3. Number Hunt: Seek the invisible numbers.
4. Find & Trace: Once a number is removed from the bin you must trace the number on the correct tracing card.
Hot Glue, Invisible Numbers via I Can Teach My Child
They are so fun in the bin 🙂
When I saw Pumpkin Gloop on Pinterest by Sun Hats and Wellie Boots I knew it was a play date must!
I froze the pumpkin insides from 4 pumpkins to use for our gloop and just defrosted it the morning of. We began by making a cornstarch and water mixture then we let the kids begin adding pumpkin insides, food coloring, more water and more cornstarch to their liking. I had many bowls, cups, measuring cups and kitchen utensils out for them to use, but the favorites were the colander and the pitcher.
Pumpkin Gloop is an extremely fun, very messy multi-sensory activity. The hard seeds, the stringy insides, the warm water, cold pumpkin and the mushy cornstarch made for an icky, but fun experience! My girls can’t wait to do this again!
We love playing with shaving cream! In fact, I currently have 3 cans sitting on our playroom shelves, which gets a chuckle out of our visitors. I wanted to do something a little differently than our usual table top play. I decided the hardwood floor would be a larger canvas which they would enjoy.
I had a paintbrush for each of them and a back up stash of cookie cutters and sponges for them to add to the shaving cream in case they became uninterested, but their was no need for them. The hardwood floor canvas made for great play all on its own. They drew maps, letters, pictures and made prints with their bodies.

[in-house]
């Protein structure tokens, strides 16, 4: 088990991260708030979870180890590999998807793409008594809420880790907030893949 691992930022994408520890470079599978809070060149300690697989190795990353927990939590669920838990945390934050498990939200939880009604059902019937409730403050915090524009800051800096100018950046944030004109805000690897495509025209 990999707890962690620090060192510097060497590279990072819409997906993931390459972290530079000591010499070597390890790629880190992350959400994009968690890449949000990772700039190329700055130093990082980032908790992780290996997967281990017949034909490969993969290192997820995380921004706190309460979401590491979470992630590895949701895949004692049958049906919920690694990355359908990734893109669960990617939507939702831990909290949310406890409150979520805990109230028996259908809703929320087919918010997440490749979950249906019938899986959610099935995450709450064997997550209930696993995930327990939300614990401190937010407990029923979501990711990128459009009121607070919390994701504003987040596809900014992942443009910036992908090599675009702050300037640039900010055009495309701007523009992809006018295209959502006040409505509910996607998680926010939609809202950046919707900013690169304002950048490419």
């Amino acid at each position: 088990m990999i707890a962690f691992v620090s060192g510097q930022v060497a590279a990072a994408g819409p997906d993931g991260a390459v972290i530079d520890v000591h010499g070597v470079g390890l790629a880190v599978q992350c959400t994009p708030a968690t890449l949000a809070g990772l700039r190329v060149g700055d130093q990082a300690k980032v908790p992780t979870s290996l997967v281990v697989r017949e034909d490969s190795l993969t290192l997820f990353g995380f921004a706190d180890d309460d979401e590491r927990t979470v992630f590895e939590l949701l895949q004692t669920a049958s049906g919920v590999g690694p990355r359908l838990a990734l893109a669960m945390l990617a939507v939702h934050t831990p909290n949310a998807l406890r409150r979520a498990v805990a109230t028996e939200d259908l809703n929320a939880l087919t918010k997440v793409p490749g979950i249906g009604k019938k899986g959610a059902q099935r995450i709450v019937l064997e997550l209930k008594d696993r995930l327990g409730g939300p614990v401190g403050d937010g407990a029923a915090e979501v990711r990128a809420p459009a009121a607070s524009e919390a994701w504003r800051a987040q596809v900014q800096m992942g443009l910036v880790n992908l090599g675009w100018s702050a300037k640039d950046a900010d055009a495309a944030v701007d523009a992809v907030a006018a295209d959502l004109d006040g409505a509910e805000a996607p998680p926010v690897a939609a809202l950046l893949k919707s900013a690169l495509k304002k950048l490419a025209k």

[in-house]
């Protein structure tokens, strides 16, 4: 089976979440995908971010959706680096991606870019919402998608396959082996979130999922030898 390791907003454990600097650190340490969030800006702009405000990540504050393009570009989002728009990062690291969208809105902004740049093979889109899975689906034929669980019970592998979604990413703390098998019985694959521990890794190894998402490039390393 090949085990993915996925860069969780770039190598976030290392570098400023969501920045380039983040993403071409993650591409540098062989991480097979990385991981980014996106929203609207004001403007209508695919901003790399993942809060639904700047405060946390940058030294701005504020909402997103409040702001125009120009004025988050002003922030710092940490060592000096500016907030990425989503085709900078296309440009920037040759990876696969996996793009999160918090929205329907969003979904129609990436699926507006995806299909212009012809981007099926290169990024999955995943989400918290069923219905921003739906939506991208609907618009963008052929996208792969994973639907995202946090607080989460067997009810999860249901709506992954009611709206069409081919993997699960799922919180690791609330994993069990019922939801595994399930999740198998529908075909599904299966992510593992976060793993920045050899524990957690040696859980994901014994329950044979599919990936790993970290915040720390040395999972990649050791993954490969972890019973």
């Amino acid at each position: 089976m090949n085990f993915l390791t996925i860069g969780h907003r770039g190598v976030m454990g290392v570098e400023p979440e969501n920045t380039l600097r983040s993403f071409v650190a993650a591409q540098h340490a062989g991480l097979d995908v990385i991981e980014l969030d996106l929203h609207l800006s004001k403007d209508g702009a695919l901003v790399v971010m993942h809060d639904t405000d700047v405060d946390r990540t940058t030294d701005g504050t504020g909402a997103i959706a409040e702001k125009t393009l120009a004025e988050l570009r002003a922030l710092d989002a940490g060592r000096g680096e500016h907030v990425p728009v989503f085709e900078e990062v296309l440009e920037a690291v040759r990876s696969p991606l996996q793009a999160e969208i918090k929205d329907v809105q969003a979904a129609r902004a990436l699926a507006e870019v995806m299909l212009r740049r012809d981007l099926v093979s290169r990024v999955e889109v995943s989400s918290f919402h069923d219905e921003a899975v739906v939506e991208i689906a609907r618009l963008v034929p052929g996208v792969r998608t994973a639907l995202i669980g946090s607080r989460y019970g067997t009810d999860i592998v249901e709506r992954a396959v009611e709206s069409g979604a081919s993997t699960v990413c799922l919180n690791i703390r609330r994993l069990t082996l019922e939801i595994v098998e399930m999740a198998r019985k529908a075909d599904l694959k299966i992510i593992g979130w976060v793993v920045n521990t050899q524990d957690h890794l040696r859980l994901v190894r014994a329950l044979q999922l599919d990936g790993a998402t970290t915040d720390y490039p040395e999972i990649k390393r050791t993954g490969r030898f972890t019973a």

The simplicity of this play invitation was certainly more in their eyes.
& clean up was a breeze. I only used a few large towels to get it all wiped up. Don’t let the mess scare you away from trying a larger canvas for shaving cream play 😉
We LOVE busy bags! Last year I hosted a few Halloween busy bag swaps and I held onto my bags for future use. I’m glad that I did because we have been having a lot of family (& friend) fun pulling them out. One of my bags contained Halloween slime and Little Miss couldn’t wait another minute to do this one.
I love the idea of pre-packaging the slime to handout to friends for a Halloween goodie.
1c of cornstarch, add to a bowl…
1c of baking soda, add it to the bowl…
Take 1/2c of water and add it to the bowl…
Mix with your hands
The mixture will harden– then soften –then drip while you form and play with it.
Clean up is easy with a little soap & water.
Along with the regular cups & spoons, I gave the kids some Halloween goodies to add the the mix such as:
The kids made spooky prints on the table with the Halloween goodies and their hands, played search & rescue with the rings & of course just mushed, mixed & formed the slime with their hands.
A spooktacular, icky, MUST DO Halloween activity for any kid (:
I’m apart of a local children’s art group and today we met to do some ice cube painting.
This activity is brilliant and beautiful!
Jessie, my friend, our children’s art group leader and also kids blog author from Play Create Explore used tempera paints, poster paint and kool-aid to make our beautiful ice cubes.
To view many more pictures, details and prior art group meet-ups visit The Children’s Art Group blog.
Earlier this week I gathered all the necessary materials the kids would need to “build” their own DINOLAND and then I sat back and watched them build their own sensory play bin.
The kids had dirt, water, rocks, leaves, grass, weeds, tree bark & sticks to use and in the end they got to add over 10 Dino’s to the bin for play.
This bin kept them busy for two whole days until DINOLAND was flooded for the use of mud pies, which created its own sensory experience…
Here is Little Miss searching for the Dino’s in the thick mud.